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#Afterhours Blog 10 | 16-Apr-15

15/04/15

Today I began working on the ninth poem of the #Afterhours project in which I rewrite my childhood through British poetry, by writing poems after/in response to poems published between 1984 and 2002, from when I was born in Nigeria to when I turned 18 in London.

Till this day, the director of the National Theatre of Libya calls me a 'Gaddafi supporter'. We met at a breakfast table a few years ago shortly before a book festival in Tripoli. It was the first since the fall of Gaddafi and I was invited to read poems, talk about being a published poet and about my work in theatre. Breakfast was in the hotel I stayed at, where during the night we'd hear rapid gunfire and watch car chases through the streets, tyres skidding in the engine smoke and moonlight. In the morning, we'd explore the bullet holes in the walls and gather spent shells. Heavily armed French and American security details contracted to guard oil fields and refineries breakfasted with us, guns glinting among the croissants and fresh orange juice. Months later, I'd hear that the entire front of the building was rocketed by rebels, smoked out, destroyed, but at the time it was peaceful and I was standing my ground about Colonel Gaddafi. The director thought I was crazy.

I still stand my ground about Gaddafi. One of the reasons is this by Simon Armitage, a poem called 'Poem'. I love it is deceptive simplicity and how perfectly it paints a balanced man. During breakfast it was on my mind. My intention was and still is to write a poem after this about Gaddafi; to show how he did horrible things, but also the most incredible things for his land and for his people with more incredible pan-African plans in the works, before his dethronement and murder. I explained my intentions to the director and he said he'd consider publishing it and that I should send it when it was ready. This is one of the many ways in which poetry works. It shows other ways of being. It allows for diplomacy and negotiation, between oneself, one's beliefs and the spaces we inhabit.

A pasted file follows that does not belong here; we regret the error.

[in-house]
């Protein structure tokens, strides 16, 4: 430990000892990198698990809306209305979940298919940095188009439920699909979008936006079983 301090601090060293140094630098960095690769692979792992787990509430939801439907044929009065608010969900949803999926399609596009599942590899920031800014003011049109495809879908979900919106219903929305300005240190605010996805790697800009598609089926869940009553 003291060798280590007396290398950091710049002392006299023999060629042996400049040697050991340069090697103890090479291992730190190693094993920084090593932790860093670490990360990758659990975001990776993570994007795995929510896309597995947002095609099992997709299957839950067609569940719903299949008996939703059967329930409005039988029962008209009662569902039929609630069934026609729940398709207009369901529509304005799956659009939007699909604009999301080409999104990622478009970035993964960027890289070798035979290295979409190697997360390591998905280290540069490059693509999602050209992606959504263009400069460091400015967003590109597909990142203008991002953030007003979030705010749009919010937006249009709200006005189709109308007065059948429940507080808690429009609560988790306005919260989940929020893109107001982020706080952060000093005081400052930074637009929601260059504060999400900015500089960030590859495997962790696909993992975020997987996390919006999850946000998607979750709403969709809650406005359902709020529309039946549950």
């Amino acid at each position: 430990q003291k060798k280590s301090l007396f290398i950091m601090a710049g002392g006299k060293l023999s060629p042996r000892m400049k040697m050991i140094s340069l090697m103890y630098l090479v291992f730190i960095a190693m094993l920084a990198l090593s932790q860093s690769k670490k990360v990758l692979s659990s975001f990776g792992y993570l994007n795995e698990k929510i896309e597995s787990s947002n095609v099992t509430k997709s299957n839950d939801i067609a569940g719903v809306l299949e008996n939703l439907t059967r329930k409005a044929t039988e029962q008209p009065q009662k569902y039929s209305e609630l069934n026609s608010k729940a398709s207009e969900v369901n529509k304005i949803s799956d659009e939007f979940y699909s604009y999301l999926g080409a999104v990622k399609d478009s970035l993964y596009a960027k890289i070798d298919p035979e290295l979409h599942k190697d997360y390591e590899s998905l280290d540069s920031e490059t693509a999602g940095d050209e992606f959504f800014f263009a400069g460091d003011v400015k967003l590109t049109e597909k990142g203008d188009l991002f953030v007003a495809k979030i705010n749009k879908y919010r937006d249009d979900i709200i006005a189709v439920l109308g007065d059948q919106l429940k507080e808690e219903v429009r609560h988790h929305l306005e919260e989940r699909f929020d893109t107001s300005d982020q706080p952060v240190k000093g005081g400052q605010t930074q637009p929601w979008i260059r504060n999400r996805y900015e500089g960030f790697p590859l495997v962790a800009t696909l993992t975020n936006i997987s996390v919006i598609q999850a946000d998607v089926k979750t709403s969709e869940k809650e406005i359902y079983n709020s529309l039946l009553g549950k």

'Poem' was published in 1992, in Armitage's Kid which, I reread this morning looking for a poem for #Afterhours. I rediscovered 'Not The Furniture Game.' For a number of poets who work in education, this poem is a gift that keeps giving. It is boundlessly inventive and energetic, kids dig the language and the turn at the end. It is perfect for #Afterhours. I can stick closely to its structure, yet write whatever the hell I want.

I want to write about malaria, how it affected my mother and how it affected us in 1992.


Read more about the #Afterhours project here

#Afterhours needs your help in suggesting poems for Inua to rewrite, published between 1984 and 2002. You can suggest entire collections for Inua to browse or specific poems from these years. Why not set Inua the challenge of rewriting your favourite poem from this period?  Take a look through your books and magzines at home, search online or access the library's holdings for each year through searching online here

Send your suggestions for Inua toinfo@poetrylibrary.org.uk or tweet us@wetblackbough @InuaEllams


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